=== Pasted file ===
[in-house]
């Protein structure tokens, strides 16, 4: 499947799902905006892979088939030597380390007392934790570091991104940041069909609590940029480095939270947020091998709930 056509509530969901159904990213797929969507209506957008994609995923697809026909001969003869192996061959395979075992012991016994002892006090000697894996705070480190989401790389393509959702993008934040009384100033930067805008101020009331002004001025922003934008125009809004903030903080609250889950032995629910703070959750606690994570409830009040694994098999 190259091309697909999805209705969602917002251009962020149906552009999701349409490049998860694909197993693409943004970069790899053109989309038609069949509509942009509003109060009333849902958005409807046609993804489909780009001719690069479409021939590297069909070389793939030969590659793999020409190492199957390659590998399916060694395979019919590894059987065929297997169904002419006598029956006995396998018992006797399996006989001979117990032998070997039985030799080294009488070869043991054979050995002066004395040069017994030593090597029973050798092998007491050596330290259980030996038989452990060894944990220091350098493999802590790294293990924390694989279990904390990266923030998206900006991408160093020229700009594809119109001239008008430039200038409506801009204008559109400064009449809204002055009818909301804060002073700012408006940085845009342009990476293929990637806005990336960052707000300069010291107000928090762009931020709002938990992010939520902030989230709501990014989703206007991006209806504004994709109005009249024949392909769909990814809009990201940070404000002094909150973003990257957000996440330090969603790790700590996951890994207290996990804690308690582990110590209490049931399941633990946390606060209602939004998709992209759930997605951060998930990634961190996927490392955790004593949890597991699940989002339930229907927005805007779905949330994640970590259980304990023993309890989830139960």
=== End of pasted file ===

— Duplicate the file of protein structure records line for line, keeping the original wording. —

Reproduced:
[in-house]
């Protein structure tokens, strides 16, 4: 499947799902905006892979088939030597380390007392934790570091991104940041069909609590940029480095939270947020091998709930 056509509530969901159904990213797929969507209506957008994609995923697809026909001969003869192996061959395979075992012991016994002892006090000697894996705070480190989401790389393509959702993008934040009384100033930067805008101020009331002004001025922003934008125009809004903030903080609250889950032995629910703070959750606690994570409830009040694994098999 190259091309697909999805209705969602917002251009962020149906552009999701349409490049998860694909197993693409943004970069790899053109989309038609069949509509942009509003109060009333849902958005409807046609993804489909780009001719690069479409021939590297069909070389793939030969590659793999020409190492199957390659590998399916060694395979019919590894059987065929297997169904002419006598029956006995396998018992006797399996006989001979117990032998070997039985030799080294009488070869043991054979050995002066004395040069017994030593090597029973050798092998007491050596330290259980030996038989452990060894944990220091350098493999802590790294293990924390694989279990904390990266923030998206900006991408160093020229700009594809119109001239008008430039200038409506801009204008559109400064009449809204002055009818909301804060002073700012408006940085845009342009990476293929990637806005990336960052707000300069010291107000928090762009931020709002938990992010939520902030989230709501990014989703206007991006209806504004994709109005009249024949392909769909990814809009990201940070404000002094909150973003990257957000996440330090969603790790700590996951890994207290996990804690308690582990110590209490049931399941633990946390606060209602939004998709992209759930997605951060998930990634961190996927490392955790004593949890597991699940989002339930229907927005805007779905949330994640970590259980304990023993309890989830139960």